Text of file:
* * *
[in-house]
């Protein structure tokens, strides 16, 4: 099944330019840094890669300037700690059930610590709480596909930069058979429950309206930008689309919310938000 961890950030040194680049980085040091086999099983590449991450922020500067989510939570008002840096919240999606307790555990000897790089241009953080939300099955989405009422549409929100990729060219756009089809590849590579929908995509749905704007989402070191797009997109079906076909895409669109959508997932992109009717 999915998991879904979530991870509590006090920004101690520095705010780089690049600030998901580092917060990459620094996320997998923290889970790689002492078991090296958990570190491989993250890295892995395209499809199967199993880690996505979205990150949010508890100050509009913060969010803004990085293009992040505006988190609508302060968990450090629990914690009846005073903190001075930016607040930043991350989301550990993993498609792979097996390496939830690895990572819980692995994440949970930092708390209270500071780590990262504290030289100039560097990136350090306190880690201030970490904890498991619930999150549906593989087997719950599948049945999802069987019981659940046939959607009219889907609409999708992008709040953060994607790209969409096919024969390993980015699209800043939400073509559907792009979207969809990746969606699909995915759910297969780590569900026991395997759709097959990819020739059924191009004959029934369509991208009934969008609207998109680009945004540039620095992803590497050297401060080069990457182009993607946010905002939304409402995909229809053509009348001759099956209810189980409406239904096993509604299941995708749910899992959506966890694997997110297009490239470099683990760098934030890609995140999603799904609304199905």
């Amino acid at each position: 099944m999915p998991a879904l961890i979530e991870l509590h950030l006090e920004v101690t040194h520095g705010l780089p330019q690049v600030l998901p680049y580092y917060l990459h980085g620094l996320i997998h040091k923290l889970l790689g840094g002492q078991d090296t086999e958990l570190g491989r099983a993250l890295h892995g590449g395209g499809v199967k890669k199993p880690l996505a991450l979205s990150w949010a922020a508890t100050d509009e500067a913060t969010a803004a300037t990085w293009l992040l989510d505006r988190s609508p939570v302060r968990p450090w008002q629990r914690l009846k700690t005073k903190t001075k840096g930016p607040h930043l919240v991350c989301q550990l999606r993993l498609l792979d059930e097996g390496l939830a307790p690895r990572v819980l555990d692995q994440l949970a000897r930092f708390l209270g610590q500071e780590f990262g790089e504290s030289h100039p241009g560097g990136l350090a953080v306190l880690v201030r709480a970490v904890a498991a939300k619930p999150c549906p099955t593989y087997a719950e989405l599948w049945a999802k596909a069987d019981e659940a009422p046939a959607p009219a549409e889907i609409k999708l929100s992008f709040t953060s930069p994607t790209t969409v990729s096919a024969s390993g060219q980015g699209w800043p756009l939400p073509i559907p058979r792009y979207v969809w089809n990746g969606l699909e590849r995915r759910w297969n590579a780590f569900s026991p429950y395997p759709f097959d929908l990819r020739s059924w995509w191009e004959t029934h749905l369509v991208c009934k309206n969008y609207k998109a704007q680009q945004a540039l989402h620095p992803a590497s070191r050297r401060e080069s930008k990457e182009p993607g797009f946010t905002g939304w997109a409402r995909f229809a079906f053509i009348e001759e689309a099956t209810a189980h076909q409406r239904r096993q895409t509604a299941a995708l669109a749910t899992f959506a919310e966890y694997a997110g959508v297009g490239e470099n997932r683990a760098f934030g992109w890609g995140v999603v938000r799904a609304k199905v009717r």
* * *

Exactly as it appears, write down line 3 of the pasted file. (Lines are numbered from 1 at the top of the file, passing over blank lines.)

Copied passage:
């Amino acid at each position: 099944m999915p998991a879904l961890i979530e991870l509590h950030l006090e920004v101690t040194h520095g705010l780089p330019q690049v600030l998901p680049y580092y917060l990459h980085g620094l996320i997998h040091k923290l889970l790689g840094g002492q078991d090296t086999e958990l570190g491989r099983a993250l890295h892995g590449g395209g499809v199967k890669k199993p880690l996505a991450l979205s990150w949010a922020a508890t100050d509009e500067a913060t969010a803004a300037t990085w293009l992040l989510d505006r988190s609508p939570v302060r968990p450090w008002q629990r914690l009846k700690t005073k903190t001075k840096g930016p607040h930043l919240v991350c989301q550990l999606r993993l498609l792979d059930e097996g390496l939830a307790p690895r990572v819980l555990d692995q994440l949970a000897r930092f708390l209270g610590q500071e780590f990262g790089e504290s030289h100039p241009g560097g990136l350090a953080v306190l880690v201030r709480a970490v904890a498991a939300k619930p999150c549906p099955t593989y087997a719950e989405l599948w049945a999802k596909a069987d019981e659940a009422p046939a959607p009219a549409e889907i609409k999708l929100s992008f709040t953060s930069p994607t790209t969409v990729s096919a024969s390993g060219q980015g699209w800043p756009l939400p073509i559907p058979r792009y979207v969809w089809n990746g969606l699909e590849r995915r759910w297969n590579a780590f569900s026991p429950y395997p759709f097959d929908l990819r020739s059924w995509w191009e004959t029934h749905l369509v991208c009934k309206n969008y609207k998109a704007q680009q945004a540039l989402h620095p992803a590497s070191r050297r401060e080069s930008k990457e182009p993607g797009f946010t905002g939304w997109a409402r995909f229809a079906f053509i009348e001759e689309a099956t209810a189980h076909q409406r239904r096993q895409t509604a299941a995708l669109a749910t899992f959506a919310e966890y694997a997110g959508v297009g490239e470099n997932r683990a760098f934030g992109w890609g995140v999603v938000r799904a609304k199905v009717r």